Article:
Day 11: Need to think a little about numbers, of miles

Miles: 54, Nearest town where I slept: Hollins Green (10 miles West-Southwest of Manchester)

29-Jul-11

I’m going to start this time with some bits that are less interesting than some of the stories that have come up, but some numbers are still important. Besides, a great story came up on Day 12, so I can have some fun in the next entry.

In the last few days, I’ve become more conscious of finishing enough miles each day. I think I need an average distance of 45 miles each day, but the tricky part is that there’s no way to tell what the exact distance is from Land’s End to John O’Groats. I’m using a route from the British Cycle Touring Club (CTC), which shows up in my sat nav. It’s a great organization, but there are just too many factors to be certain about the mileage, since there is no standard route. There are actually a few routes, the B&B route, the fast route, and the one I’m taking, the hostel route. All these routes can also vary in terms of their total distance, road closures, traffic conditions, and everyone takes an occasional wrong turn. And for me, I add a few “non-route” miles whenever I stay at a campsite. The CTC says it’s “about” 1,000 miles.

Just for a fun number, I’m using 1,111 miles as my target. In te first week, I was patient with myself for not cycling enough miles. I knew I had a lot to learn, since this is my first cycle tour over 3 days. But now, if I want to finish, the learning has to get cut back and the miles have to increase, especially since I had some 25-35 days early on.  Currently, my average is 42.8 miles a day. I’ll be fairly comfortable if I can get that average up to 45, especially since I would like to have one day at home before I go back to work on August 16. One lesson I’ve learned is that a surprising number of things can go wrong in any given day, like flat tires, a taking an hour or more finding a place to sleep, or running out of something important. Currently, I’m very low on chain oil. But as that wonderful British saying goes, keep calm & carry on.

On to some cycling stuff, yesterday, I fixed my second flat tire in 2 days. Today, I had to accelerate quickly, and my rear wheel came loose. I’m glad it was on quiet country road and no traffic was around.  I suspect I didn’t tighten the axel bolts enough when I fixed the 2 flat tires, both of which were on the rear tire. I try not to tighten anything as hard as I can push, since I have a history of breaking things with that technique.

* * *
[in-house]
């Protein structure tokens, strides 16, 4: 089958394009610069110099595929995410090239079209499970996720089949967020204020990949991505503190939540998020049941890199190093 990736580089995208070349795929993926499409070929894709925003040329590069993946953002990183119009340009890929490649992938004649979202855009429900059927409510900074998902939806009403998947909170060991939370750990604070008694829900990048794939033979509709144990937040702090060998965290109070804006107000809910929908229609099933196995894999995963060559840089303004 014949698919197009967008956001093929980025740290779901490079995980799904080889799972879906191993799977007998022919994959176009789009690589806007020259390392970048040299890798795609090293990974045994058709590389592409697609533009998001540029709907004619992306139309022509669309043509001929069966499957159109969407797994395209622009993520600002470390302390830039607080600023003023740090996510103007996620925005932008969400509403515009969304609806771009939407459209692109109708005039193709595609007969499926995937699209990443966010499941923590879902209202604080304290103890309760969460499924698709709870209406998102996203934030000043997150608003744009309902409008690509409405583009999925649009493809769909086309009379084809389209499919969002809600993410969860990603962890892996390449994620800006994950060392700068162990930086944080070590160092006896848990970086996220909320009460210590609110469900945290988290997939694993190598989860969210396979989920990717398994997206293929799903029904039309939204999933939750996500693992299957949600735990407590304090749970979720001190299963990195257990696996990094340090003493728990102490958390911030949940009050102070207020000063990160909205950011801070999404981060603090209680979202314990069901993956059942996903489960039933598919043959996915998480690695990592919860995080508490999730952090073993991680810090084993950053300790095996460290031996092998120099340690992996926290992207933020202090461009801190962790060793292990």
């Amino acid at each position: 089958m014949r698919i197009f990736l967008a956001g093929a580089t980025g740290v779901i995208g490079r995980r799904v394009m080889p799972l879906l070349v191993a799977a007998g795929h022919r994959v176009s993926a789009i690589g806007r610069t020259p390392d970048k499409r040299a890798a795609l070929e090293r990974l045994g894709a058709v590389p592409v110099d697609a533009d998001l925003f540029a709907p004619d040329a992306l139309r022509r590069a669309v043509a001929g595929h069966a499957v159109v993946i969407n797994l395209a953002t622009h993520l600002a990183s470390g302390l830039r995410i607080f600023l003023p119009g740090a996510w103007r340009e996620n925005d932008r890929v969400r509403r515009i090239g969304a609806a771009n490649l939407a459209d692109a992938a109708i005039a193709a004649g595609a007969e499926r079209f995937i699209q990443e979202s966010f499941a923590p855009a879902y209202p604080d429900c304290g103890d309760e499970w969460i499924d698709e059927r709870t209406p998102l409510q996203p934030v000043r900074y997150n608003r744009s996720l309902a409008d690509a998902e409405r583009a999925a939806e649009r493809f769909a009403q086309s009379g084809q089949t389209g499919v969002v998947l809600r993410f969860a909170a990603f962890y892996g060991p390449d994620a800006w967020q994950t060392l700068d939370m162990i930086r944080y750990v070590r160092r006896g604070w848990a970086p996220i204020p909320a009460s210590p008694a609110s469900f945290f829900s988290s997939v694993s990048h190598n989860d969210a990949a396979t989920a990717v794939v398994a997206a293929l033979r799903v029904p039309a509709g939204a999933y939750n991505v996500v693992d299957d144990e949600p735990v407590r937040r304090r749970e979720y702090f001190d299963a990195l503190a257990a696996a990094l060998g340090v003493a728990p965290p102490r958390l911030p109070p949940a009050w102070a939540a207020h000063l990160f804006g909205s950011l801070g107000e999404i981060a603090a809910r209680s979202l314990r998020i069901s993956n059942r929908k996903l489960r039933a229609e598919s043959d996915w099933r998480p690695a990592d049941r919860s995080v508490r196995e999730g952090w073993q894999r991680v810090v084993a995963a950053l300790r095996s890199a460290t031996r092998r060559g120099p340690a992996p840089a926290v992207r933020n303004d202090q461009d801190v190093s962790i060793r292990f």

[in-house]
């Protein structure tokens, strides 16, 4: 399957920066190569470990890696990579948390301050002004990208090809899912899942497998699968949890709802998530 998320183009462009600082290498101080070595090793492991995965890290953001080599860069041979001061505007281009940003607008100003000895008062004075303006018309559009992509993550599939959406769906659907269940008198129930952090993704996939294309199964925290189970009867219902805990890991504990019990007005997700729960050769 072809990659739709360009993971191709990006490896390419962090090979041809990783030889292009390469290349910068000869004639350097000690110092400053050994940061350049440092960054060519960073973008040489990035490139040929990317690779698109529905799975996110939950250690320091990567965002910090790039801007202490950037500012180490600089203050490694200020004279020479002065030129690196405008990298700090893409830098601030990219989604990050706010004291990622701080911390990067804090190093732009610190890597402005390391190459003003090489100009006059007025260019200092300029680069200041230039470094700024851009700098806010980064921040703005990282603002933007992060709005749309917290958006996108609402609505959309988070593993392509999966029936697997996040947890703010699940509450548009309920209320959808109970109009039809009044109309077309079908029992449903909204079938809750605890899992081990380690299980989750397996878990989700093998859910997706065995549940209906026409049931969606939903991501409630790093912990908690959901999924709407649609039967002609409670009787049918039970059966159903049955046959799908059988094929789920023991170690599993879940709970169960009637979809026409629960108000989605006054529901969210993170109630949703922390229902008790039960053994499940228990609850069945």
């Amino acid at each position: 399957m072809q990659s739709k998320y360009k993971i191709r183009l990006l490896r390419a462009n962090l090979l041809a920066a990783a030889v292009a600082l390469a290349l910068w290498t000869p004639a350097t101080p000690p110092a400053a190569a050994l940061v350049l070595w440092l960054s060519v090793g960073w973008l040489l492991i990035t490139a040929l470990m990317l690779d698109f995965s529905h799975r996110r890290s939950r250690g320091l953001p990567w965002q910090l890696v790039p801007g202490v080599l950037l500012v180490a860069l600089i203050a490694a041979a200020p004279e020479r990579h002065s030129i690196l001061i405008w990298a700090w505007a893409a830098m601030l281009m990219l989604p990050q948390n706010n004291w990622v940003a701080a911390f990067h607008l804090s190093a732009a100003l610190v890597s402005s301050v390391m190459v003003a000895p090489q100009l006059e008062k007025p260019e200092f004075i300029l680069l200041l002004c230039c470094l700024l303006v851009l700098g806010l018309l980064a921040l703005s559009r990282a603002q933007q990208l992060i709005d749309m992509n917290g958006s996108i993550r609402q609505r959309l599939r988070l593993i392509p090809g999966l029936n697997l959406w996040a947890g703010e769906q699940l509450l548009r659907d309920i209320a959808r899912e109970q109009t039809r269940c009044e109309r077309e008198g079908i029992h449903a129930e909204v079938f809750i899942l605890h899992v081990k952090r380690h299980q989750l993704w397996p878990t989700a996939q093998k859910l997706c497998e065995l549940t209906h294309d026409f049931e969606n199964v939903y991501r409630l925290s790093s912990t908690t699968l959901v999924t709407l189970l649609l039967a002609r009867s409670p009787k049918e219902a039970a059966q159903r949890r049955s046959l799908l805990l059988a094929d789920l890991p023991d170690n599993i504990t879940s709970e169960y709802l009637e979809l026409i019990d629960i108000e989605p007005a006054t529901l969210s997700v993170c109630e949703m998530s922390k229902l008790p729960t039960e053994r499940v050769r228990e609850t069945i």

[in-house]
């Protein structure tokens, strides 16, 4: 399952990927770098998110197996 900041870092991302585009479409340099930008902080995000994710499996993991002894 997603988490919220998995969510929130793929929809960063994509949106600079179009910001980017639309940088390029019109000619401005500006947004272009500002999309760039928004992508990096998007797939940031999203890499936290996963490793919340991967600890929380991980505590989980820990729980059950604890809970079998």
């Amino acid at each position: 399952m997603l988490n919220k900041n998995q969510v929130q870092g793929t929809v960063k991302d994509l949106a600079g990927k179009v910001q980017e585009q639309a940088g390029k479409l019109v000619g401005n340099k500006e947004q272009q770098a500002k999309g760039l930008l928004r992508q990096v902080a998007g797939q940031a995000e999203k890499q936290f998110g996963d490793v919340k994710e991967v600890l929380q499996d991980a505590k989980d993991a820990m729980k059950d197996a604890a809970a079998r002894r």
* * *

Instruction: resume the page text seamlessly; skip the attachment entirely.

I had to accelerate quickly, on a quiet road with no traffic, so I could try to take a picture of myself on the bike. I found a good spot, with a short and slow S curve and a stone wall right next to it, for the camera. I put the camera on the highest pause, 30 seconds, and had it take 3 shots. The result is what you see above, after I put the rear tire back on.

The countryside changed from farm country to more woodlands, some canals, and some sights. As you can see in the other picture, I also found a fun veggie shop. I’m going to keep this entry short, so I can write about the fun surprise that happened on Day 12.

3 thoughts on “Day 11: Need to think a little about numbers, of miles

  1. Hiya Steven, we met yesterday near Waddington, remember? After reading a couple of your blogs, I think I should have taken a photo or two of you on your bike, it sounds like an elaborate trick to take them yourself with the timer! Hope you had a good time through Lancashire, I dont know the full route but I expect you had a few hills in there. Good luck for the rest of your journey, I hope to do something similar one day, perhaps after retiring though!

  2. Hi Keith,Good to hear from you! And, thanks for your comment about my photos. It’s no problem that you didn’t take one of me. The fact that you pulled up and started chatting is still a great memory. Hey, the photo of you on your bike turned out pretty good. If you add your email address here, I’ll send it to you, but probably when the trip is over. Hope you can cycle end to end sooner than later. It’s a great experience.

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